2002–2007: Online retailing and marketing[edit]

During 2002, Rignall shifted from the games business into online retailing and marketing. He became editorial director at Walmart.com responsible for the content of the world's biggest retailer's online presence. Rignall has stated that he did not enjoy the experience but "did learn an unbelievable amount from [it]."[3] In 2004, Rignall moved to Haggin Marketing, a San Francisco advertising agency where he created print advertisements and other marketing vehicles for Dell, Inc. In 2006, Rignall became the vice-president and editorial creative director with Bank of America's user-centred design and research division where he developed consumer, business and marketing content for the company's 22 million website customers.

2007–2010: Future Plus Custom Publishing[edit]

In August 2007, Rignall rejoined Future US (formerly Imagine Media) to help launch the US branch of their UK-based custom publishing division, Future Plus. He spent three years at Future Plus creating consumer content solutions for Fortune 500 companies such as Best Buy, Kmart, Apple, Blizzard-Activision, Toys "R" Us and Research in Motion/BlackBerry. Future US's custom content portfolio included publications like Best Buys @gamer magazine[12] and Blizzard Entertainment's World of Warcraft: The Magazine.[13] In 2008, Future Plus was awarded a Pearl "Gold" Award by the Custom Publishing Council for its Guide 2 Gaming produced on behalf of Best Buy.[14]

2010–2011: GamePro Media[edit]

On 8 November 2010, GamePro Media appointed Rignall as vice-president of content.[15] His first "From the Editor" column appeared in GamePro's February 2011 issue.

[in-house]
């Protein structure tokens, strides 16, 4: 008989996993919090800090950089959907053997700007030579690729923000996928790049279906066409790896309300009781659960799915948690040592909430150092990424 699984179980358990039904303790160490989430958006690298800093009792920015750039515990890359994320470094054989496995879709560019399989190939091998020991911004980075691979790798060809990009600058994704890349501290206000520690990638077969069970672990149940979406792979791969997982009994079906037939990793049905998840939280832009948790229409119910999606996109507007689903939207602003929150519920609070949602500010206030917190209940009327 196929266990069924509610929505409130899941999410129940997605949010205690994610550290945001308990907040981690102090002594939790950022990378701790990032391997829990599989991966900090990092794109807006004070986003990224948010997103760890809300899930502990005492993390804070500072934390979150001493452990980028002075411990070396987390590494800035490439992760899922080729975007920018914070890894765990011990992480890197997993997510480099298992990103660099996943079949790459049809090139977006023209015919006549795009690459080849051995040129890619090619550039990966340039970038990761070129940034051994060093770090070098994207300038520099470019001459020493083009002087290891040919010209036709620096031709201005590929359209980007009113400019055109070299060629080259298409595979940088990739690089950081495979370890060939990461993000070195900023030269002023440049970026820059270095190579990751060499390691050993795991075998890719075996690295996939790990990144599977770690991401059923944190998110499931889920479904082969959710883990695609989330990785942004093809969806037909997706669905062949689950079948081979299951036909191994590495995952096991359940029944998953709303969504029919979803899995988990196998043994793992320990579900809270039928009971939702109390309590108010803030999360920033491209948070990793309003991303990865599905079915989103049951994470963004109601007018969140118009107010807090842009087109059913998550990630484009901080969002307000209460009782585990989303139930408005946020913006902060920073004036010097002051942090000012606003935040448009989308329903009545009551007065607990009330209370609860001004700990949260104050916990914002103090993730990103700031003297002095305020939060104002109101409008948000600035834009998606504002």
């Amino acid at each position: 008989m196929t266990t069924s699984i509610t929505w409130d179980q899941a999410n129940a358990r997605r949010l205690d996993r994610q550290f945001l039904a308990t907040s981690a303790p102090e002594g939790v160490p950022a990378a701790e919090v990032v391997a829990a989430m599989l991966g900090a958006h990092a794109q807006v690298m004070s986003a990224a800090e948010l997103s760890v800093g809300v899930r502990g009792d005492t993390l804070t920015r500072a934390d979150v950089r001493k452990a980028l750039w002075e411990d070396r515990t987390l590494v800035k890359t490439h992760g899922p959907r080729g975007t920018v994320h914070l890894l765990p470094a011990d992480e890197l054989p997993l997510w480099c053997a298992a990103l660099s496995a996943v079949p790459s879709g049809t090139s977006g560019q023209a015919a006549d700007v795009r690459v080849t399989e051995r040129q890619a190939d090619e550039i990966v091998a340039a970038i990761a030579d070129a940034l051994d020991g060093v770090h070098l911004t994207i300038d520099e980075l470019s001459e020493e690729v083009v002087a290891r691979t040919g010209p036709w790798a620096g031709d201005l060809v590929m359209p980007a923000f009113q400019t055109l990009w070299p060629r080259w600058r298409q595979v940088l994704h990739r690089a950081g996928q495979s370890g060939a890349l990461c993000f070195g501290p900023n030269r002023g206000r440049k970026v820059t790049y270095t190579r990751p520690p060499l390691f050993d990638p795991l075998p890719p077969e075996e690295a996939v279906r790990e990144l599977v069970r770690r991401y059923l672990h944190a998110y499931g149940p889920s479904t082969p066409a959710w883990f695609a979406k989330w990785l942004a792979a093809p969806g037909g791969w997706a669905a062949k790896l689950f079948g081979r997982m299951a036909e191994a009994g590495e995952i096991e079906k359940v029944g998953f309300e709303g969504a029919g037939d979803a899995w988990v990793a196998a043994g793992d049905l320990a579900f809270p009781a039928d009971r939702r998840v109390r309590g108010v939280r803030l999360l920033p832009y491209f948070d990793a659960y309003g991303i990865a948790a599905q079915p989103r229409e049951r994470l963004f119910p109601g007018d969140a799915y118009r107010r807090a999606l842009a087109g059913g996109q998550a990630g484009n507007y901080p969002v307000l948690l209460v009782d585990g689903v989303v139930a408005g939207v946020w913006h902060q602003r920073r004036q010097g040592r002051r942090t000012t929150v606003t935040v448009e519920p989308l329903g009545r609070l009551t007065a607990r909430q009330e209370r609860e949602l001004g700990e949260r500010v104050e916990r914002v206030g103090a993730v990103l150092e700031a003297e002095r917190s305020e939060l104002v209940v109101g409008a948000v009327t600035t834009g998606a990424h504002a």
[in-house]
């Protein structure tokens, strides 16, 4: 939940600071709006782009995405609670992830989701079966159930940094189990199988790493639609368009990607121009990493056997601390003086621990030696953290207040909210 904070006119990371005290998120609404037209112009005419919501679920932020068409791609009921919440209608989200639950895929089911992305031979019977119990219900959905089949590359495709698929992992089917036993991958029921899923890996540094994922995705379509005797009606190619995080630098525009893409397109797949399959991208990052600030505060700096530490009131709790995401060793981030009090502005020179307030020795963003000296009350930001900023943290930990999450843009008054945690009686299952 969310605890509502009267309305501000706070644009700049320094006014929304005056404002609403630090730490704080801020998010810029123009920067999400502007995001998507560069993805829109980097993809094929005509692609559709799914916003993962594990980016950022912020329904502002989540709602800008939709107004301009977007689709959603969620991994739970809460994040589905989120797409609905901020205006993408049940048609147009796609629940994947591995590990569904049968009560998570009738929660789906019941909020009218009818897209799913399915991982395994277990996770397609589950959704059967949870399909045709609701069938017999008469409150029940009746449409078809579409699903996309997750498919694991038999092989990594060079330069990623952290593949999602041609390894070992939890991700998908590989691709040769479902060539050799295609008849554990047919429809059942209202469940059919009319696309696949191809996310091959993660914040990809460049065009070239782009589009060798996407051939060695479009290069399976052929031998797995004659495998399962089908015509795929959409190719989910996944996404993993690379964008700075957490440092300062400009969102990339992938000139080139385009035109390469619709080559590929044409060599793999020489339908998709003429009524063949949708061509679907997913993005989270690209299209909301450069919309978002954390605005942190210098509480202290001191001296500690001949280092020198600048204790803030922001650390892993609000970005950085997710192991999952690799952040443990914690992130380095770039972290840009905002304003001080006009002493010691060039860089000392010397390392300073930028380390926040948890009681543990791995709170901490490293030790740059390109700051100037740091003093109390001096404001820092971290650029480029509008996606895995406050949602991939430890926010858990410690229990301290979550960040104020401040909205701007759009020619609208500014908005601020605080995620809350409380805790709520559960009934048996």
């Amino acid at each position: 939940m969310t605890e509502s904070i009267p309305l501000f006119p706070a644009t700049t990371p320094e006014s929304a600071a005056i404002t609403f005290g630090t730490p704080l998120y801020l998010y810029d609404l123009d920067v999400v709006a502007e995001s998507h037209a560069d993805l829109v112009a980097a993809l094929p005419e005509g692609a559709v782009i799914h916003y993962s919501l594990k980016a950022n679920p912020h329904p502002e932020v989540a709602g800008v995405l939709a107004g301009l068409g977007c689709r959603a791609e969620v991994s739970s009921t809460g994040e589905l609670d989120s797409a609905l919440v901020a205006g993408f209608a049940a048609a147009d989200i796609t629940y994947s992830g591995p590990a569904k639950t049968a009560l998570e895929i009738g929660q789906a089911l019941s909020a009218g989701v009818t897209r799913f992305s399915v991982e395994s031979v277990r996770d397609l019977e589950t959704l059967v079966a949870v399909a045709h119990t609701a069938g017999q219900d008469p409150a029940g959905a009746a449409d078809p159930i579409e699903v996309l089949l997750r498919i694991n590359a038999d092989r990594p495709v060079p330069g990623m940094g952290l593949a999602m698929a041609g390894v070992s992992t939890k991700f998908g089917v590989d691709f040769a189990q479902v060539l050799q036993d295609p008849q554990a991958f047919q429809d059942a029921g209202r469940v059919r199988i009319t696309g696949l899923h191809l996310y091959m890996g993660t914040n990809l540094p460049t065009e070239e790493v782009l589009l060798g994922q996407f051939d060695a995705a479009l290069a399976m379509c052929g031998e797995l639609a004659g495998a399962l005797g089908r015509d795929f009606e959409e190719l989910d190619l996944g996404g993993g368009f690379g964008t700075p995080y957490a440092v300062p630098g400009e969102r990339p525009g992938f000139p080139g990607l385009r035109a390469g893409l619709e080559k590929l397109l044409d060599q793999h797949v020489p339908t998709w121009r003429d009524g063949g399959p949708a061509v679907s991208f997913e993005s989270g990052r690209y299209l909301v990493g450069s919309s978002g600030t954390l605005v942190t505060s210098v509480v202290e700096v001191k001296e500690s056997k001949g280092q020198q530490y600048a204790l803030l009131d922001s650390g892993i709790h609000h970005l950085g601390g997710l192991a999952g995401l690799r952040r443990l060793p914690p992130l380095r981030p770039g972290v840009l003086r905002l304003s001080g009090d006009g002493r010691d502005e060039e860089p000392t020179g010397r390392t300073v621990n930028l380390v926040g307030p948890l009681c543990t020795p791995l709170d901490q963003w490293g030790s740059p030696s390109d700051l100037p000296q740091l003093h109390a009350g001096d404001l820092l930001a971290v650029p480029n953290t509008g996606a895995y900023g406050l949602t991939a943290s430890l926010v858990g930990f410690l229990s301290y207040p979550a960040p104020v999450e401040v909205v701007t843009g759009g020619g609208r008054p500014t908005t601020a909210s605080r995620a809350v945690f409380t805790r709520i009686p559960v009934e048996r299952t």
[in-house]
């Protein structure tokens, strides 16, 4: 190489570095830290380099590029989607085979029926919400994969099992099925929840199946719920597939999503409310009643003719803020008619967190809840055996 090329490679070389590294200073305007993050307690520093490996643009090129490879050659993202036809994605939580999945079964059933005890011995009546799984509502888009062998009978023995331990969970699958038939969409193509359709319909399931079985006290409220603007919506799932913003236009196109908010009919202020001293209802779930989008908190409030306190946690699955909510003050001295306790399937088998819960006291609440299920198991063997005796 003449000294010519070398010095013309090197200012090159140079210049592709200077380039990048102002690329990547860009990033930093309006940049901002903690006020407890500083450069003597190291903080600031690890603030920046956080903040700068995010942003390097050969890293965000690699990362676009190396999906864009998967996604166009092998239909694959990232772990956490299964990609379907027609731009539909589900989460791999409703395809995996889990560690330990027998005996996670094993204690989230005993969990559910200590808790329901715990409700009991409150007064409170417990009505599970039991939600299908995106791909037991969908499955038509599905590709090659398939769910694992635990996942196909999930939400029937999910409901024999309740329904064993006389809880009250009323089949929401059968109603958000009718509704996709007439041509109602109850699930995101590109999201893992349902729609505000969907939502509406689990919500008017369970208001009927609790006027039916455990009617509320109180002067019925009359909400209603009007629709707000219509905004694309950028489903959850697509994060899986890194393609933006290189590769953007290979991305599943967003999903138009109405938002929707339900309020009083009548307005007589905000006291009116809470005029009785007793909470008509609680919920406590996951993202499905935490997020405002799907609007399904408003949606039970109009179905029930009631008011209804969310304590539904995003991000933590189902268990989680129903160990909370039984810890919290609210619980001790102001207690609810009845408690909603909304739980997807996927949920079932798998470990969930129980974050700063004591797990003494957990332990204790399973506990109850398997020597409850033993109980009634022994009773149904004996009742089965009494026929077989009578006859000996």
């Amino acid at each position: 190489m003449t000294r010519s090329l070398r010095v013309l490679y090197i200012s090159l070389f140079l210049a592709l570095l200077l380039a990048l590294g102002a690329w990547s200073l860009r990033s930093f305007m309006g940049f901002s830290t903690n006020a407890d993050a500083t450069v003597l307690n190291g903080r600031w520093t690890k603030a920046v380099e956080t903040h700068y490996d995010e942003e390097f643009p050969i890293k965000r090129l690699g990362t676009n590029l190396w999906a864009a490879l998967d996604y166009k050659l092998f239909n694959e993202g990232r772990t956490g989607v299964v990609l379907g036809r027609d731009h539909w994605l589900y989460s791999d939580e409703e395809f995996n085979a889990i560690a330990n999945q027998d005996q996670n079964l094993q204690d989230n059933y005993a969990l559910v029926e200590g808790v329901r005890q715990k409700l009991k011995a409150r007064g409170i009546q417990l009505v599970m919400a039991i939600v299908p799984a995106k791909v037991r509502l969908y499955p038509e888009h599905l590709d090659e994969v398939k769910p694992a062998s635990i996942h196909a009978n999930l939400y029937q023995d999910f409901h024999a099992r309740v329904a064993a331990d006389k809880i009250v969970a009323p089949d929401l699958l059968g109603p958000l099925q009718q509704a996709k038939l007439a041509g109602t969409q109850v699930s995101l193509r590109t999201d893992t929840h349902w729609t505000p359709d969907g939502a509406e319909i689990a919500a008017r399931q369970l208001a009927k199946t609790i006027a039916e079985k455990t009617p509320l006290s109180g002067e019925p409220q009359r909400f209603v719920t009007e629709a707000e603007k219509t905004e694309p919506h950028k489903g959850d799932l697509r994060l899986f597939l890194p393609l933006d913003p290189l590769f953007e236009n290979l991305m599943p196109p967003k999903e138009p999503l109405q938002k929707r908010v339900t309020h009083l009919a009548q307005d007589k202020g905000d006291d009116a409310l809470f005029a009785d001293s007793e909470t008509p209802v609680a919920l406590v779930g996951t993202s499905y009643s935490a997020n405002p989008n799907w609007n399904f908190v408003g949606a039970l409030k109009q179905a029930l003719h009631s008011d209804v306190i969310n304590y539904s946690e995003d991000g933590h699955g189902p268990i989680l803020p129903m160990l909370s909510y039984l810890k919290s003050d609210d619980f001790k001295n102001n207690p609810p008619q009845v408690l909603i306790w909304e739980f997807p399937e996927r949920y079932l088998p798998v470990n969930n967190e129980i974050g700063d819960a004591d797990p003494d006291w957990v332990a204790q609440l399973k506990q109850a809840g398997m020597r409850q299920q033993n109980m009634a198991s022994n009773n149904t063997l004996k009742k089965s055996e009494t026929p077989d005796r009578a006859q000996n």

2013–2017: USGamer[edit]

In March 2013 Rignall developed the USGamer website for Gamer Network,[16] and was the Editorial Lead before moving to Editor-at-Large.[17]


  1. ^ "The History of 8bit Gaming in the UK " July". Zxsoftware.co.uk. Archived from the original on 26 November 2013. Retrieved 16 February 2014.
  2. ^ "'Don't burn your bridges' – veteran Julian Rignall reflects on 35 years in games media — Games Media Brit List". www.gamesmediabritlist.com. Archived from the original on 8 May 2018.
  3. ^ a b c "Julian Rignall: The Definitive Interview / Mean Machines Archive". Meanmachinesmag.co.uk. Retrieved 16 February 2014.
  4. ^ "Zzap! Editorials 1988".
  5. ^ a b ""Oh my god, what have I got myself into?" the inside story of the golden age of video game magazines". January 2020.
  6. ^ "Julian Jaz Rignall Interview". 27 February 2019.
  7. ^ "Mean Machines Issues 1 – 24 – Mean Machines Archive". Meanmachinesmag.co.uk. Retrieved 16 February 2014.
  8. ^ "The story of Mean Machines magazine". Eurogamer. 4 June 2017.
  9. ^ "Julian Rignall". MobyGames. Retrieved 16 February 2014.
  10. ^ "Imagine Games Network Re-Launches Its Popular Site; Largest Computer and Video Game Destination on the Web Takes on a Whole New Look. – Free Online Library". Thefreelibrary.com. 8 September 1998. Retrieved 16 February 2014.
  11. ^ "2001 | The Webby Awards Gallery + Archive". Webbyawards.com. Archived from the original on 7 March 2013. Retrieved 16 February 2014.
  12. ^ "Best Buy Launches @Gamer, A New Magazine for Gaming Enthusiasts " Future US, Inc". Futureus.com. 11 June 2010. Retrieved 16 February 2014.
  13. ^ "Future partners with Blizzard Entertainment for World of Warcraft®: The Magazine " Future US, Inc". Futureus.com. Retrieved 16 February 2014.
  14. ^ "CUSTOM MEDIA TAKES CENTER STAGE AT 5TH ANNUAL PEARL AWARDS | Custom Content Council". Custompublishingcouncil.com. 14 November 2008. Archived from the original on 1 January 2011. Retrieved 16 February 2014.
  15. ^ "IDG's GamePro Media Appoints Julian Rignall to Vice President, Content : Page 1 of 2 : Publishing Executive". Pubexec.com. 8 November 2010. Retrieved 16 February 2014.
  16. ^ "Jaz Rignall steps up as editorial director for USGamer".
  17. ^ https://www.linkedin.com/in/julian-rignall-0493715[self-published source]

External links[edit]

Media related to Jaz Rignall at Wikimedia Commons